Allison Pattillo—Trail runners gathered June 20-22 in Estes Park, Colo., to talk gear, share tips and learn more about the sport at the first Estes Trail Ascent Conference. Attendees were able to check out the latest gear offerings, mingle with trailblazers like Anton Krupicka, Krissy Moehl, Brandy Erholtz, and Melody Fairchild, and hear the latest theories on training, nutrition and hydration. With attendees coming from around the country, passion for the sport, being in nature and the chance to hit some prime mountain trails were the unifying themes of the weekend.
Runners tend to be creatures of habit, and trail treaders are often just as focused on bettering times as their road running brethren. Conference panelists had the following tips for staying healthy and maximizing trail running fun.
Cross Train For Better Running
If you do just one type of exercise, different muscle groups tend to go on vacation,” said to Dr. Aaron Florence, an orthopedic surgeon in Estes Park, who says this rule applies even to a dynamic sport like trail running. “Be sure to add cross-training — run on the road, lift weights, hit the gym, ride a bike — to avoid overuse injuries.”
Florence also stressed the importance of good mechanics for both uphill and downhill running. Working on the negatives (the descent) when doing squats and lunges helps improve downhill running.
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When It Comes To Fueling, Everyone Is Unique
With options ranging from gels, chews, bars, and real food, the choices for nutrition can be overwhelming. There is no one-size-fits-all solution, except eating what works best for your body. But even that can shift through a long running or race day. Once you determine the calories you can process per hour while exercising (usually about 200–300), fuel your run with what tastes good.
“Being flexible and having options works best for me,” said ultra runner Krissy Moehl, who prefers solid foods to gels and makes her aid station fueling decisions based upon what sounds appetizing and what’s available.
Rarely do you find a water fountain or convenience store when you’re out on the trail, which means carrying water is a must. Handheld water bottles, hydration belts, hydration packs, and water purifying systems are all good options. Be sure to check for water sources along your route, and make sure you have enough fluid to carry you through your run.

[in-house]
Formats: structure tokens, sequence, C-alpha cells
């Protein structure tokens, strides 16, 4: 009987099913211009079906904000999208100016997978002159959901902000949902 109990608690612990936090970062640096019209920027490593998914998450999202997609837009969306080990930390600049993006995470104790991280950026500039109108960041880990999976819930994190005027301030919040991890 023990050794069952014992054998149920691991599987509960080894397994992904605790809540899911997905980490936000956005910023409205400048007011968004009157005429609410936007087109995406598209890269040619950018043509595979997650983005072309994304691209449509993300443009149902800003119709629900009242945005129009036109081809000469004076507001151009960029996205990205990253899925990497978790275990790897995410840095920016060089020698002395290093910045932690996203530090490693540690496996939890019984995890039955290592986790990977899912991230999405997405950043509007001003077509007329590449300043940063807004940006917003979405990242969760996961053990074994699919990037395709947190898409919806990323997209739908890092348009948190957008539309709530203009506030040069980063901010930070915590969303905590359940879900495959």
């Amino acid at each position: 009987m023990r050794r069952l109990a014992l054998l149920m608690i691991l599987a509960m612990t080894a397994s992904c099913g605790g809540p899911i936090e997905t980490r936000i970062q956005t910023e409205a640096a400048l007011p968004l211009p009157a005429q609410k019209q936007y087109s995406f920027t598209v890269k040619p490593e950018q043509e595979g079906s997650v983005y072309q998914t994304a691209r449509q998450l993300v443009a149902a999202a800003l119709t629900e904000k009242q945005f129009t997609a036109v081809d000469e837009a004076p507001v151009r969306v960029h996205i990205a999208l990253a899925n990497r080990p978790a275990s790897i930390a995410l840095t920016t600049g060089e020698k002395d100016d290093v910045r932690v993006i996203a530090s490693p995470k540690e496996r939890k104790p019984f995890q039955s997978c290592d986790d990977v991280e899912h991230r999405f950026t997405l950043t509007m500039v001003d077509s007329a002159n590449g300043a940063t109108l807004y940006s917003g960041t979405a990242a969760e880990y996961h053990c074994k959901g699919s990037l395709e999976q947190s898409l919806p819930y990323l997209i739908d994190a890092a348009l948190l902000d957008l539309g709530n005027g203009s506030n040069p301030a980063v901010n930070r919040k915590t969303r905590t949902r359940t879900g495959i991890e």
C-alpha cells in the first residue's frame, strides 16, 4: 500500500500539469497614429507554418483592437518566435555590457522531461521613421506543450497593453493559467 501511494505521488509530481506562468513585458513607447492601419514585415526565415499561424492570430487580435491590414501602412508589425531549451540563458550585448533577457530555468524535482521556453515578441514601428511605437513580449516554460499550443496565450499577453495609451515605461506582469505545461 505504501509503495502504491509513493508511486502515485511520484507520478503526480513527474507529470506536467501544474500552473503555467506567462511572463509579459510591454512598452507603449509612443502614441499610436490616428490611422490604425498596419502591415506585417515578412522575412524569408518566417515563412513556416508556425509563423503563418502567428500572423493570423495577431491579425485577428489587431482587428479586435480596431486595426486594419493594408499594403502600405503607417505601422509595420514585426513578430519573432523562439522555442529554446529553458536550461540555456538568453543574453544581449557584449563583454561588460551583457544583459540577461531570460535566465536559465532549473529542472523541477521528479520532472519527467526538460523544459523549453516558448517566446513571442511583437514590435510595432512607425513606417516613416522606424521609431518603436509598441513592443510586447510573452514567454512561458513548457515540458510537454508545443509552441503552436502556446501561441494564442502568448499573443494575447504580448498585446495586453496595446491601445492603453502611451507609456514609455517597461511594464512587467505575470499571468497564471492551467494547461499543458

When it comes to the bigger picture of participation in the sport, trail running is on the rise. Nancy Hobbs, executive director of the American Trail Running Association (ATRA), said there were 90,000+ participants in trail races in 2000. In 2012, that number jumped to more than 300,000. The growth is positive for retailers, race directors and those looking for running partners, but can place stress on fragile trail systems.
We Are Loving Our Trails To Death
Heavy traffic and environmental impact are resulting in closures on popular trails around the country. Katie Blackett, CEO of the Colorado Mountain Club, stressed the importance of keeping in contact with land managers and working closely with other trail users (think mountain bikers and equestrians) to create travel management plans to address issues and understand concerns.
Volunteer For Trail Maintenance Days
Look for or create trail maintenance days in your community. From showing up ready to work at an existing event, to encouraging your running group to host their own, trail work is essential for keeping trails open.
Be Good Stewards For The Sport
From sticking to marked routes, saying hello to other trail users, avoiding muddy trails, and picking up trash, simple acts of common sense and kindness help to promote the sport and generate goodwill on the trails.
Make Trail Running Accessible To Children
The freedom of trail running is a natural fit for children eager to explore the outdoors. Take your child with you on a run, organize a running group at a school, or be a coach. Melody Fairchild, head coach at the Shining Mountain Waldorf School in Boulder, Colo., and a veteran road and trail racer, would like to see more fun and short-distance events geared towards kids to make races family events.
Get More People Out On The Trails!
Even with exponential growth, there is room for more trail runners. Whether your trail is a rails-to-trails conversion or high alpine single track, the community and allure of the sport make it one worth sharing with others.